"Star-crossed" Romeo and Juliet are Shakespeare's most famous lovers and perhaps the most well-known lovers in literary history. Though the young pair has been held up as a romantic ideal, the play is a tragedy, ending in death. What then, asks Pearce, is Shakespeare saying about his protagonists? Are they the hapless victims of fate, or are they partly to blame for their deaths? Is their love the "real thing", or is it self-indulgent passion? And what about the adults in their lives? Did they give the young people the example and guidance that they needed?
The Catholic understanding of sexual desire, and its need to be ruled by reason, is on display in Romeo and Juliet, argues Pearce. The play is not a paean to romance but a cautionary tale about the naivete and folly of youthful infatuation and the disastrous consequences of poor parenting. The well-known characters and their oft-quoted lines are rich in symbolic meaning that points us in the direction of the age-old wisdom of the Church.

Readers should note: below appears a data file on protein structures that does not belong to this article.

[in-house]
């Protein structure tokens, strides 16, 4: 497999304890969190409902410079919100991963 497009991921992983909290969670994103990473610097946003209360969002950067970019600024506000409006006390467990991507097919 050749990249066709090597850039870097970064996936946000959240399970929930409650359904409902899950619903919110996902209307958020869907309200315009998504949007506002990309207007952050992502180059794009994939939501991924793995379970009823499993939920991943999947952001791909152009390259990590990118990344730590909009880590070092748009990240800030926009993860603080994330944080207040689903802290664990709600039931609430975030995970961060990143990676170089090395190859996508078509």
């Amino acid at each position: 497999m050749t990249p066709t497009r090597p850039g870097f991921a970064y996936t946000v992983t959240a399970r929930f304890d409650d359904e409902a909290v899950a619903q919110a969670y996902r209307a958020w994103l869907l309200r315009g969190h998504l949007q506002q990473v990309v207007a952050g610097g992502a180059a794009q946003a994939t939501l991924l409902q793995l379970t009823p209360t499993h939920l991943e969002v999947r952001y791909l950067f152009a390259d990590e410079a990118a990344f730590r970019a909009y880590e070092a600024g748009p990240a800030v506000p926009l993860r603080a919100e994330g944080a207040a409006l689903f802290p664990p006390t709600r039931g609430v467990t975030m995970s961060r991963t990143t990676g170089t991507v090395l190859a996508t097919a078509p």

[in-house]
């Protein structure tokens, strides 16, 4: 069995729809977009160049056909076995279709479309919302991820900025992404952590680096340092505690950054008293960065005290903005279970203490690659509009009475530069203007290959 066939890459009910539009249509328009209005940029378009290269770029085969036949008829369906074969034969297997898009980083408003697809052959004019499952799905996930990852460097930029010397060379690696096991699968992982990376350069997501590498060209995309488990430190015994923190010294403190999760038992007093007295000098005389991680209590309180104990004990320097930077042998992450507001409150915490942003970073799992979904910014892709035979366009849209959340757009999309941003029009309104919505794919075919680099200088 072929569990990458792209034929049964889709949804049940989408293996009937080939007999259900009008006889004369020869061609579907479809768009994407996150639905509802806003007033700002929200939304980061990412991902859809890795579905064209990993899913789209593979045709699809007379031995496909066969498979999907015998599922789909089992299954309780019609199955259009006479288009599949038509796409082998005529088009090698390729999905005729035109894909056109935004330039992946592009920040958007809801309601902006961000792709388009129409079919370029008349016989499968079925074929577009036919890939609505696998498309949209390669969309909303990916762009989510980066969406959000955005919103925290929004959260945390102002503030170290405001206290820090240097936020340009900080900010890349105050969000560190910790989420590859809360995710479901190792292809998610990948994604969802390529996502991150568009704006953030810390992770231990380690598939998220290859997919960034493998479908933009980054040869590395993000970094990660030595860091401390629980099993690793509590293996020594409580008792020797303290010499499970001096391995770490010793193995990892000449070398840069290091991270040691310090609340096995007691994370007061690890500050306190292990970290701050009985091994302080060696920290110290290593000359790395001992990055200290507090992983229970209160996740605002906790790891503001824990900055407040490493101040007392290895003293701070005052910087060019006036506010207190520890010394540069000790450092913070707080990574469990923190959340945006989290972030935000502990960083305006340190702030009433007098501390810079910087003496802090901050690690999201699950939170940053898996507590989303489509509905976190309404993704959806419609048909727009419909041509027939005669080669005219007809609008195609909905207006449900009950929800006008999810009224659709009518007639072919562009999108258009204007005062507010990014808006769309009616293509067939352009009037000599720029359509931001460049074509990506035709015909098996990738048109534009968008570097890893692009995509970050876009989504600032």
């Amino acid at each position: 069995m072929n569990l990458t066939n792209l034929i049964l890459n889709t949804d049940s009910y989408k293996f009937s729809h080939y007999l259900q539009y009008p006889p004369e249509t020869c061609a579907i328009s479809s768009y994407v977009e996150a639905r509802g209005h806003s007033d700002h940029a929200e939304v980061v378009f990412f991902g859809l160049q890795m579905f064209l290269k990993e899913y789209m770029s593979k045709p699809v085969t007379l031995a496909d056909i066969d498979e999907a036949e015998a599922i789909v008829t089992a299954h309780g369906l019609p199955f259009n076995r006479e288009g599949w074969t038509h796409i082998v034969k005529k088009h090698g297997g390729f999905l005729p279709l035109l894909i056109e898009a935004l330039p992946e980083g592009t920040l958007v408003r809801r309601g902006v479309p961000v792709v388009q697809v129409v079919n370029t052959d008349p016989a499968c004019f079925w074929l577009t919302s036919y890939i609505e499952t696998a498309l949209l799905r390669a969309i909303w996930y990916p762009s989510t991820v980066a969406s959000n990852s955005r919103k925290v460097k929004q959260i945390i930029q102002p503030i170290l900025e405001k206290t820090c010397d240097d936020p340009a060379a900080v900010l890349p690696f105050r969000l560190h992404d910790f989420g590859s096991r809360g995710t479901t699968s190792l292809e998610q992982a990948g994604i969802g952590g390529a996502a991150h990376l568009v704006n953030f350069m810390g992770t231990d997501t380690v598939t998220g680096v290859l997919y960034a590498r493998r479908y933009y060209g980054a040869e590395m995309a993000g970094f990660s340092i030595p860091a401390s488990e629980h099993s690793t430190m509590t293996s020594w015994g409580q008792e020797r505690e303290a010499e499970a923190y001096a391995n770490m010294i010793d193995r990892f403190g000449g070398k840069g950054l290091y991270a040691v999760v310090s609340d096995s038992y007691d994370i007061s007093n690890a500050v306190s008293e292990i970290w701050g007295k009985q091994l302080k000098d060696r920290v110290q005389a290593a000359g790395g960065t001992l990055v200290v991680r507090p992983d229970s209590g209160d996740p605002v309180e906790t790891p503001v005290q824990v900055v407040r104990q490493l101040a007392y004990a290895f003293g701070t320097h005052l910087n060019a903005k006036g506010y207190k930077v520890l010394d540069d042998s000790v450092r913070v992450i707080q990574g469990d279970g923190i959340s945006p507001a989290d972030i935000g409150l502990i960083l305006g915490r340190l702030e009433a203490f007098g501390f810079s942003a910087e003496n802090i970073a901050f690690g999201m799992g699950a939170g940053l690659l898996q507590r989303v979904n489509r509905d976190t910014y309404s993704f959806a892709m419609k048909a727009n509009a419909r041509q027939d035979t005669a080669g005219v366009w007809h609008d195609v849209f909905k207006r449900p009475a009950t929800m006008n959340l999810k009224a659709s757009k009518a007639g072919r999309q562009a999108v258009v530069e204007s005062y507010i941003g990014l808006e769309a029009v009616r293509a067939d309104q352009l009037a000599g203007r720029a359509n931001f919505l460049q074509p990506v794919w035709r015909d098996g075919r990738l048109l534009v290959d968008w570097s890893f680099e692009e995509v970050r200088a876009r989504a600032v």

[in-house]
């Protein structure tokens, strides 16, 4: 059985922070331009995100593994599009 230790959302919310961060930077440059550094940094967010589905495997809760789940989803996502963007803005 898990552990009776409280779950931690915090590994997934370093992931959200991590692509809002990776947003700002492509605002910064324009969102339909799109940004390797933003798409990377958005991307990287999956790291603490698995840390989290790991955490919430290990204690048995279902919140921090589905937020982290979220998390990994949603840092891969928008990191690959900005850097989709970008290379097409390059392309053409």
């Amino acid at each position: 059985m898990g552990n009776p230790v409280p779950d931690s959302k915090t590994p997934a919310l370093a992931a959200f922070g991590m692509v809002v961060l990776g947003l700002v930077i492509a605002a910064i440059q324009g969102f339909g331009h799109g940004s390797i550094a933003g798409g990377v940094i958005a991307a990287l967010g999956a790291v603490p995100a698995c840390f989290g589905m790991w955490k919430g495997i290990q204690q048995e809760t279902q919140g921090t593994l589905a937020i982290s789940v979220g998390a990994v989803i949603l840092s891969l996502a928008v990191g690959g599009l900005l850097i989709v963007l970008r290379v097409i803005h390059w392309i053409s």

Although such a reading of Romeo and Juliet is countercultural in an age that glorifies the heedless and headless heart of young love, Pearce makes his case through a meticulous engagement with Shakespeare and his age and with the text of the play itself.
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